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Unpaid increments should be deleted from budget

If the government continues to use the approved annual increments to hire new people instead, Sen. Galeai M. Tu’ufuli has suggested that they delete all increments proposed in the fiscal year 2016 budget when the Fono Joint Budget Committee returns today for the final budget debate.


Galeai’s recommendation was made at last Friday’s Senate session following testimonies heard early last week during joint budget hearings from Human Resources director Sonny L. Thompson, who testified that money appropriated for increments is being used to hire new employees with base salaries of $10,000 and this brings in more tax revenue for the government. However, Sen. Magalei Logovi’i has questioned the legality of using these funds for increments to hire new people, as well as naysaying tax revenue benefits. (See Samoa News edition Sept. 18 for details).


Galeai told senators on Friday that the law is clear on increments appropriated in the budget, saying it is for current employees — not to hire new people. He said people in the government are not following the law.


And if increments have not been paid to employees of the government in the last three years, the senator said, he believes increments proposed in the FY 2016 budget should be deleted altogether.


Galeai asked Sen. Laolagi F.S. Vaeao, chairman of the Senate Budget and Appropriations Committee, to figure out the total amount of increments for the government being proposed in FY 2016.


If the government is not going to pay increments to employees, then the Fono shouldn’t allocate any money for them in the new fiscal year, he said, adding that increments should be taken out of the final budget and the total amount reallocated for better use, putting the funds where they’re needed for other government services.


Galeai also reminded Laolagi of an earlier request he made during joint budget hearings for a complete report on the governor’s “apprenticeship” program, in which the government invested money to employ returning graduates with degrees in both the public and private sector.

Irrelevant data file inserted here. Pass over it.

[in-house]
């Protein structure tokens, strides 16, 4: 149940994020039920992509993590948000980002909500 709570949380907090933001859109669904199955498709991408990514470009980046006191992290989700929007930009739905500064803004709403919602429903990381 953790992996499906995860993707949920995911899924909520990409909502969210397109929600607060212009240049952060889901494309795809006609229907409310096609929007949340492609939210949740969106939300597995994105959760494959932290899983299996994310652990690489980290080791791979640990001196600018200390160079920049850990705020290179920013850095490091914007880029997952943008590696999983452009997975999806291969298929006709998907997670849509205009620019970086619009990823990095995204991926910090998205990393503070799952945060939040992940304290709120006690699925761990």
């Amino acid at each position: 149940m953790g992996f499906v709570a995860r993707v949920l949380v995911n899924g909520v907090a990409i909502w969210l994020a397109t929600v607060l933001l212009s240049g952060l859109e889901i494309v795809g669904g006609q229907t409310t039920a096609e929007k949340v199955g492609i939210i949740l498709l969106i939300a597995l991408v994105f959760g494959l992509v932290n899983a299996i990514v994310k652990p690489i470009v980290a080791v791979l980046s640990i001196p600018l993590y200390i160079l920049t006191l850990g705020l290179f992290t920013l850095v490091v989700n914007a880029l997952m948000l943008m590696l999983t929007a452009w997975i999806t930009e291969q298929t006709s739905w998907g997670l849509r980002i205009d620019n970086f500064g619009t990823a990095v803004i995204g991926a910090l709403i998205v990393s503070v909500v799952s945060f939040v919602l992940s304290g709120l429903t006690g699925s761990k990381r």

When Thompson appeared last Monday for his department’s budget review, Galeai said that if it’s the governor’s wish to assist returning graduates with degrees by putting them to work, the Fono is not against such action, and later noted that this program can prove to be successful if the government implements plans accordingly.


However, he says policies and procedures governing this program should be in writing and presented to the Fono for review, adding that the Fono’s concern is that the Administration is using funds that were not allocated or included in the approved budget.


He says the Fono wants to know why this program was created, as well as the total amount of money needed to fund it. The senators also want to know who qualifies for this program.


Galeai stressed that the Fono is not against these good programs, but the administration needs to provide a report for lawmakers in order to review and better understand them.


During a cabinet meeting earlier this month, Gov. Lolo Matalasi Moliga announced that the government spent $2 million a year on the program, which has been criticized by some members of the public. (See Samoa News edition Sept. 10 for details)


The Fono’s joint budget committee convenes today to debate the final language of the FY 2016 budget, which goes into effect Oct. 1, 2015.


Of note, the Fono leaders have already informed Laolagi and joint budget committee co-chair Rep. Timusa Tini Lam Yuen to find money in the budget proposal to restore the 10% the administration cut from the Fono’s FY 2016 budget, which was originally submitted to the Executive Branch with a total of $7.68 million, but had been reduced by the executive branch to a total of $6.19 million. The senators maintain that due to ‘separation of powers’, the executive branch has no right to change the budget the legislative branch submitted for FY 2016.